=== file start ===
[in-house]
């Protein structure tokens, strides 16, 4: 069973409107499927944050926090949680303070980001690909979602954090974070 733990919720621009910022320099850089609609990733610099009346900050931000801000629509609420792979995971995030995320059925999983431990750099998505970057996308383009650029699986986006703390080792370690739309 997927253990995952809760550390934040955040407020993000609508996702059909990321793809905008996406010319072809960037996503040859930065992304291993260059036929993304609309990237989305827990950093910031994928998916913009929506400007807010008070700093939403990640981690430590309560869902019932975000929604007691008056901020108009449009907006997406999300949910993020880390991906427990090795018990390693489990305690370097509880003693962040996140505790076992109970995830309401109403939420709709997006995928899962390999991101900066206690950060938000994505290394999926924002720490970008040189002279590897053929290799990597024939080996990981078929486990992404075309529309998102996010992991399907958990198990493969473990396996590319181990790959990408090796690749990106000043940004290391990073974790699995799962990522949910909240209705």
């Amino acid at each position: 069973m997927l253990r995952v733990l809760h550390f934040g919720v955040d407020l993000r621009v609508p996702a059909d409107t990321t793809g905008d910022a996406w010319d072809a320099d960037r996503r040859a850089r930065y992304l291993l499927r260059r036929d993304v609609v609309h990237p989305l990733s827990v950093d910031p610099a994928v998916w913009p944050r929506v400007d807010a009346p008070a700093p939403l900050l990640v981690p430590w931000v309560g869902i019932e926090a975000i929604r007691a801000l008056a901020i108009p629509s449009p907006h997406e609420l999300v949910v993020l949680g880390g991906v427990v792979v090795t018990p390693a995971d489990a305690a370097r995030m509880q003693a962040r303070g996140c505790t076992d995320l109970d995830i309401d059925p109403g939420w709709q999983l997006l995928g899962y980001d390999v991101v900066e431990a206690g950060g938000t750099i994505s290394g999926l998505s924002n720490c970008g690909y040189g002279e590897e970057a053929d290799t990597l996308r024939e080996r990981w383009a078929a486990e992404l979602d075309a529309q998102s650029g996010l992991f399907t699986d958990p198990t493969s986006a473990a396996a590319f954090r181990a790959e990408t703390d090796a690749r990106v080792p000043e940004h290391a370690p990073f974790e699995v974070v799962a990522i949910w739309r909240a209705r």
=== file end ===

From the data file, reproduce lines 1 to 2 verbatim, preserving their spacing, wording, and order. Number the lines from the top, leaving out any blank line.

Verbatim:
[in-house]
């Protein structure tokens, strides 16, 4: 069973409107499927944050926090949680303070980001690909979602954090974070 733990919720621009910022320099850089609609990733610099009346900050931000801000629509609420792979995971995030995320059925999983431990750099998505970057996308383009650029699986986006703390080792370690739309 997927253990995952809760550390934040955040407020993000609508996702059909990321793809905008996406010319072809960037996503040859930065992304291993260059036929993304609309990237989305827990950093910031994928998916913009929506400007807010008070700093939403990640981690430590309560869902019932975000929604007691008056901020108009449009907006997406999300949910993020880390991906427990090795018990390693489990305690370097509880003693962040996140505790076992109970995830309401109403939420709709997006995928899962390999991101900066206690950060938000994505290394999926924002720490970008040189002279590897053929290799990597024939080996990981078929486990992404075309529309998102996010992991399907958990198990493969473990396996590319181990790959990408090796690749990106000043940004290391990073974790699995799962990522949910909240209705």